Of Sheep and Goats Matthew 25:31-46

Are you a sheep or a goat?

NT scholar RT France said about this passage, “The theme of judgment which has run through chs. 23–25 here reaches its superb climax.” [1]

  • Unlike the others, this passage isn’t a parable
  • In this passage, Jesus tells his disciples about judgment day
  • One common theme in all the judgment passages and parables is that Jesus will separate the good from the wicked—the sheep from the goats

Reminds me of:  Miss Beulah and Miss Doris old ladies best friends since childhood

  • Good presbys—sat in the same seats their who lives
  • Just happened to be on diff. sides of the aisle
  • Sheep on the right and goats on the left…

It could be this why we say right handed and “wrong handed”…

The idea behind Jesus’ teaching here, the direct application for you as a believer here is: work for the kingdom, because that is what a sheep does

Two points:  1.  Judgment Day;  2.  Good Works

  1. Judgment Day—the Final judgment when Satan and unbeleivers are cast into hell, and the New Heavens and the New Earth receive Jesus’ people
    1. Jesus is asking this question to each of us:  are you a sheep or are you a goat?
      1. The great separation
      1. Background:
        1. ( next slide for quote) Two distinct races—John 8:42-44  Jesus said to them, “If God were your Father, you would love me, for I came from God and I am here. I came not of my own accord, but he sent me. Why do you not understand what I say? It is because you cannot bear to hear my word. You are of your father the devil, and your will is to do your father’s desires.
        1. (next slide) Two Covenant Heads—either you are in Adam or in Christ.  Romans 5:12-16  Therefore, just as sin came into the world through one man, and death through sin, and so death spread to all men because all sinned—death reigned from Adam to Moses, even over those whose sinning was not like the transgression of Adam, who was a type of the one who was to come. But the free gift is not like the trespass. (next slide) For if many died through one man’s trespass, much more have the grace of God and the free gift by the grace of that one man Jesus Christ …the free gift is not like the result of that one man’s sin. For the judgment following one trespass brought condemnation, but the free gift following many trespasses brought justification.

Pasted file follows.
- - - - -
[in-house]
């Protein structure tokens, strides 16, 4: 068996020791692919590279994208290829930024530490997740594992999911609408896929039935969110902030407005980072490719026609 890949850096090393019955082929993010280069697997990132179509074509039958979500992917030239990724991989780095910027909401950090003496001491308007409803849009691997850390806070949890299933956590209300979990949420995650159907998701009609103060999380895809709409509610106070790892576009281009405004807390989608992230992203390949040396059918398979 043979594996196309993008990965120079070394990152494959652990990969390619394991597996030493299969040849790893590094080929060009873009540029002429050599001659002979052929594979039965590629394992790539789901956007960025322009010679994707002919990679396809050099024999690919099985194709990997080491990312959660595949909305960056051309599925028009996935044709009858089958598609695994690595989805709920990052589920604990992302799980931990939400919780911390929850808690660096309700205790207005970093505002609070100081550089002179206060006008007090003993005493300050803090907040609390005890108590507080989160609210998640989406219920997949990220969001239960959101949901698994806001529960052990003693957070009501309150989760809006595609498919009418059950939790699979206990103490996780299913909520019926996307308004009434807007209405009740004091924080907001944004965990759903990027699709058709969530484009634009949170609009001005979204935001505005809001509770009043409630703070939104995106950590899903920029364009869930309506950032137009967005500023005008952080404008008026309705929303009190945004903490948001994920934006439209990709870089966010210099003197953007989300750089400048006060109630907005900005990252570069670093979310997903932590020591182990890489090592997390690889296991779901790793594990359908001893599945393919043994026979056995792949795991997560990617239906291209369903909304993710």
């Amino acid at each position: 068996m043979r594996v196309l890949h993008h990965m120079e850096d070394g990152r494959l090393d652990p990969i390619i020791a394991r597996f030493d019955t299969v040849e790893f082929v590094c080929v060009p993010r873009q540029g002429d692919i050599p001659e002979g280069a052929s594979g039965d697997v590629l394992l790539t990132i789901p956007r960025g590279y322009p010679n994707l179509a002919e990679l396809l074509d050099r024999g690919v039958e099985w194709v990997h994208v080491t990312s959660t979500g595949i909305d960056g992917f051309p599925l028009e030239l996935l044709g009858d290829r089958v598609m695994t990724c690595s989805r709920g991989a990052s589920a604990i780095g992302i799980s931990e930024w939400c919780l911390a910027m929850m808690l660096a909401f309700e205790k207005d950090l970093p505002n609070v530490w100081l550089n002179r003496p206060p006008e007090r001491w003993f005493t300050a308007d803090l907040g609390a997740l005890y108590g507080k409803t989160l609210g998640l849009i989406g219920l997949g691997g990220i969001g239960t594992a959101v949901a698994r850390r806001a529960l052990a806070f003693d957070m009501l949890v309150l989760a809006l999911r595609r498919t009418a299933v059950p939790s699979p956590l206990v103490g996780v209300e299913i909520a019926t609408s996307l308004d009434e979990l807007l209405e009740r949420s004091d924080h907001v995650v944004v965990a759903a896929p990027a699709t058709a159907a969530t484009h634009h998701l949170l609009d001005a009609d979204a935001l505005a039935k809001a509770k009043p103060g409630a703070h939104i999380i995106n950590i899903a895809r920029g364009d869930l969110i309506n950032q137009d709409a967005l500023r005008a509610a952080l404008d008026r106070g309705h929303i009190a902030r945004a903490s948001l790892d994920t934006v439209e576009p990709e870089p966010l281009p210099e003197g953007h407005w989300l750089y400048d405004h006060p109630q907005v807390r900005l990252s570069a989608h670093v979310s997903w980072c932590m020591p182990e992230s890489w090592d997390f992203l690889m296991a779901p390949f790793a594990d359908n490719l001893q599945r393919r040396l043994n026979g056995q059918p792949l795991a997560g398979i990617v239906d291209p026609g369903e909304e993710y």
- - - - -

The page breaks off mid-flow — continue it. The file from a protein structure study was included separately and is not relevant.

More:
1. Jesus’ point is that there will be a separation between everyone—are you a sheep or a goat?  Don’t try to escape the question, and don’t take the question too lightly.
    1. The two races will inherit two very different rewards:  eternal life or eternal punishment
      1. This is a passage that clearly teaches “annihilationism” is an incorrect doctrine
      1. (next slide-#4) JC Ryle, “Who shall describe the blessedness of eternal life?  It passes the power of man to conceive.  It can only be measured by contrast and comparison:  an eternal rest after warfare and conflict, the eternal company of saints after buffeting with an evil world, an eternally glorious and painless body after struggling with weakness and infirmity and an eternal sight of Jesus after only hearing and believing.  All this is blessedness indeed.”
      1. (next slide) And on hell Ryle continues, “Who shall describe the misery of eternal punishment?  It is something utterly indescribable and inconceivable:  the eternal pain of body, the eternal sting of an accusing conscience, the eternal society of none but the wicked, the devil and his angels, the eternal remembrance of opportunities neglected and Christ despised, the eternal prospect of a weary, hopeless future…it is enough to make our ears tingle and our blood run cold.  And yet this picture is nothing compared to the reality.”[2]
    1. So, what’s the difference between the two races?  What’s so different about between being born in Adam who was a type of the one to come and being born into the perfect prototype?
      1. Jesus explains it in the next two verses. (26:1-2)  When Jesus had finished all these sayings, he said to his disciples, “You know that after two days the Passover is coming, and the Son of Man will be delivered up to be crucified.”
      1. And an angel explained it back in ch. 1:20-21  But as Joseph considered these things, behold, an angel of the Lord appeared to him in a dream, saying, “Joseph, son of David, do not fear to take Mary as your wife, for that which is conceived in her is from the Holy Spirit. She will bear a son, and you shall call his name Jesus, for he will save his people from their sins.”
      1. It all comes down to this:  whose are you
        1. Sheep belong to the good shepherd, even though they were born into Adam’s fallen race, through faith they were reborn into Jesus
        1.  Goats belong to their father, the devil, they were born into Adam’s fallen race, too, but were never reborn into Jesus’ heavenly one
        1. To be reborn you have to be convinced of your sin and your savior
  2. Good Works—this isn’t a dirty word.  Sometimes protestants treat it like it is, but the Bible is clear that Good Works are necessarily a part of your heavenly journey.  (repeat)